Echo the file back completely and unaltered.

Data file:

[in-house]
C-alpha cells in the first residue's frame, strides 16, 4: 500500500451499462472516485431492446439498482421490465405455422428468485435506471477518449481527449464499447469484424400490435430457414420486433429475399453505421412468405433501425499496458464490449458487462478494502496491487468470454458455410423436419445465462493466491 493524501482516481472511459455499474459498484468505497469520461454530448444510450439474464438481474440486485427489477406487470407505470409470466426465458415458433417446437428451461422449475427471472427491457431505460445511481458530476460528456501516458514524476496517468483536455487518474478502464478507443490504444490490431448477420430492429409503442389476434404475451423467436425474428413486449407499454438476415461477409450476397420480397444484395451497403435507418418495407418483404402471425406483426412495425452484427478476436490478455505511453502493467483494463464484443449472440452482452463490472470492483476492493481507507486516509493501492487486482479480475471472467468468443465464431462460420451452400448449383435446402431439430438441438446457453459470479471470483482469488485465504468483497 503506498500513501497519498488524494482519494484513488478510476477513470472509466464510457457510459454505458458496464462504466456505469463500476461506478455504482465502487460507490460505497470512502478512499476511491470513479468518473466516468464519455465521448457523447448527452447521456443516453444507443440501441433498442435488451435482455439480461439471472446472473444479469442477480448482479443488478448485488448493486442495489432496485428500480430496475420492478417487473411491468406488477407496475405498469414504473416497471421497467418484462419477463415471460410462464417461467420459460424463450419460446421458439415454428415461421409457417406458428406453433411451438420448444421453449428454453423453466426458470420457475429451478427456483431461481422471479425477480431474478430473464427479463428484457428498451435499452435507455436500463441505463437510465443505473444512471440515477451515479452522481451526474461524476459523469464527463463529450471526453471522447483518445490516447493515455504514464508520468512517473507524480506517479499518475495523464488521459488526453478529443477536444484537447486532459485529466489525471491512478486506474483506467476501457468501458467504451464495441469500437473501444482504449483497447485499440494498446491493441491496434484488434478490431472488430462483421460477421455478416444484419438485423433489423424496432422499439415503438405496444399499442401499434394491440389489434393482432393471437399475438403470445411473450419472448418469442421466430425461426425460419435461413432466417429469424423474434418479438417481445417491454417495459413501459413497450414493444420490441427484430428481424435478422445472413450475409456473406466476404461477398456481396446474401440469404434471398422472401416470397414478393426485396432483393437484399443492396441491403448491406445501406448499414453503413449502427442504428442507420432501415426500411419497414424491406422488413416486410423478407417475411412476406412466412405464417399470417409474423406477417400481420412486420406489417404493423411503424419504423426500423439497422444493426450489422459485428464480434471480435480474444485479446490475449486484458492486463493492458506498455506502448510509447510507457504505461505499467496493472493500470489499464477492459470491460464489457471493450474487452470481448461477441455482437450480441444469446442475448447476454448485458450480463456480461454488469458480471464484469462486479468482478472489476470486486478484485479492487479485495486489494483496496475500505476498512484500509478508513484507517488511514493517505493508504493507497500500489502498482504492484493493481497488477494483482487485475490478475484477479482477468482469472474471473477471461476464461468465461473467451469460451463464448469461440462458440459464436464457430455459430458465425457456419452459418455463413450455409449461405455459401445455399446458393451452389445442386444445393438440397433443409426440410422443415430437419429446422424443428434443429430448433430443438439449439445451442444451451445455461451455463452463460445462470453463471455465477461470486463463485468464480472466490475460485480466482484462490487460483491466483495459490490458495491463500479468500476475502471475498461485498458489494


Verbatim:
[in-house]
C-alpha cells in the first residue's frame, strides 16, 4: 500500500451499462472516485431492446439498482421490465405455422428468485435506471477518449481527449464499447469484424400490435430457414420486433429475399453505421412468405433501425499496458464490449458487462478494502496491487468470454458455410423436419445465462493466491 493524501482516481472511459455499474459498484468505497469520461454530448444510450439474464438481474440486485427489477406487470407505470409470466426465458415458433417446437428451461422449475427471472427491457431505460445511481458530476460528456501516458514524476496517468483536455487518474478502464478507443490504444490490431448477420430492429409503442389476434404475451423467436425474428413486449407499454438476415461477409450476397420480397444484395451497403435507418418495407418483404402471425406483426412495425452484427478476436490478455505511453502493467483494463464484443449472440452482452463490472470492483476492493481507507486516509493501492487486482479480475471472467468468443465464431462460420451452400448449383435446402431439430438441438446457453459470479471470483482469488485465504468483497 503506498500513501497519498488524494482519494484513488478510476477513470472509466464510457457510459454505458458496464462504466456505469463500476461506478455504482465502487460507490460505497470512502478512499476511491470513479468518473466516468464519455465521448457523447448527452447521456443516453444507443440501441433498442435488451435482455439480461439471472446472473444479469442477480448482479443488478448485488448493486442495489432496485428500480430496475420492478417487473411491468406488477407496475405498469414504473416497471421497467418484462419477463415471460410462464417461467420459460424463450419460446421458439415454428415461421409457417406458428406453433411451438420448444421453449428454453423453466426458470420457475429451478427456483431461481422471479425477480431474478430473464427479463428484457428498451435499452435507455436500463441505463437510465443505473444512471440515477451515479452522481451526474461524476459523469464527463463529450471526453471522447483518445490516447493515455504514464508520468512517473507524480506517479499518475495523464488521459488526453478529443477536444484537447486532459485529466489525471491512478486506474483506467476501457468501458467504451464495441469500437473501444482504449483497447485499440494498446491493441491496434484488434478490431472488430462483421460477421455478416444484419438485423433489423424496432422499439415503438405496444399499442401499434394491440389489434393482432393471437399475438403470445411473450419472448418469442421466430425461426425460419435461413432466417429469424423474434418479438417481445417491454417495459413501459413497450414493444420490441427484430428481424435478422445472413450475409456473406466476404461477398456481396446474401440469404434471398422472401416470397414478393426485396432483393437484399443492396441491403448491406445501406448499414453503413449502427442504428442507420432501415426500411419497414424491406422488413416486410423478407417475411412476406412466412405464417399470417409474423406477417400481420412486420406489417404493423411503424419504423426500423439497422444493426450489422459485428464480434471480435480474444485479446490475449486484458492486463493492458506498455506502448510509447510507457504505461505499467496493472493500470489499464477492459470491460464489457471493450474487452470481448461477441455482437450480441444469446442475448447476454448485458450480463456480461454488469458480471464484469462486479468482478472489476470486486478484485479492487479485495486489494483496496475500505476498512484500509478508513484507517488511514493517505493508504493507497500500489502498482504492484493493481497488477494483482487485475490478475484477479482477468482469472474471473477471461476464461468465461473467451469460451463464448469461440462458440459464436464457430455459430458465425457456419452459418455463413450455409449461405455459401445455399446458393451452389445442386444445393438440397433443409426440410422443415430437419429446422424443428434443429430448433430443438439449439445451442444451451445455461451455463452463460445462470453463471455465477461470486463463485468464480472466490475460485480466482484462490487460483491466483495459490490458495491463500479468500476475502471475498461485498458489494